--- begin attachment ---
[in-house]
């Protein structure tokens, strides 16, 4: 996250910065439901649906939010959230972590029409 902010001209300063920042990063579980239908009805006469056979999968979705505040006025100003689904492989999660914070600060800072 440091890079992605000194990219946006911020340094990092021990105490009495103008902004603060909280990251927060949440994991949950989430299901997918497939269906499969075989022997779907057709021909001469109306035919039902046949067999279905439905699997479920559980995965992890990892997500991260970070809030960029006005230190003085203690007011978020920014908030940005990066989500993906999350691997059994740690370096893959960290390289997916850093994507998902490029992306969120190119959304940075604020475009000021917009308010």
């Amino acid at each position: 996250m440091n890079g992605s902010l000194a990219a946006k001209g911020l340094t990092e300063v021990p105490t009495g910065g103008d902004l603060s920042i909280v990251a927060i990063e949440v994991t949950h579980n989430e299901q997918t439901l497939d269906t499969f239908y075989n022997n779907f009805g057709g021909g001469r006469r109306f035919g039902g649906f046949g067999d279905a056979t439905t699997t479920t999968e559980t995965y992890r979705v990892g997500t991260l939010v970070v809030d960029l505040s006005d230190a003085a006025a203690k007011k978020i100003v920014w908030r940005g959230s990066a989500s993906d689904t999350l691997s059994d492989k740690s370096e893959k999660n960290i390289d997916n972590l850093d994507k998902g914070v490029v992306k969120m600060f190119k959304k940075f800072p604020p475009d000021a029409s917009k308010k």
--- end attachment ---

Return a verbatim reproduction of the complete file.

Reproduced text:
[in-house]
């Protein structure tokens, strides 16, 4: 996250910065439901649906939010959230972590029409 902010001209300063920042990063579980239908009805006469056979999968979705505040006025100003689904492989999660914070600060800072 440091890079992605000194990219946006911020340094990092021990105490009495103008902004603060909280990251927060949440994991949950989430299901997918497939269906499969075989022997779907057709021909001469109306035919039902046949067999279905439905699997479920559980995965992890990892997500991260970070809030960029006005230190003085203690007011978020920014908030940005990066989500993906999350691997059994740690370096893959960290390289997916850093994507998902490029992306969120190119959304940075604020475009000021917009308010």
């Amino acid at each position: 996250m440091n890079g992605s902010l000194a990219a946006k001209g911020l340094t990092e300063v021990p105490t009495g910065g103008d902004l603060s920042i909280v990251a927060i990063e949440v994991t949950h579980n989430e299901q997918t439901l497939d269906t499969f239908y075989n022997n779907f009805g057709g021909g001469r006469r109306f035919g039902g649906f046949g067999d279905a056979t439905t699997t479920t999968e559980t995965y992890r979705v990892g997500t991260l939010v970070v809030d960029l505040s006005d230190a003085a006025a203690k007011k978020i100003v920014w908030r940005g959230s990066a989500s993906d689904t999350l691997s059994d492989k740690s370096e893959k999660n960290i390289d997916n972590l850093d994507k998902g914070v490029v992306k969120m600060f190119k959304k940075f800072p604020p475009d000021a029409s917009k308010k």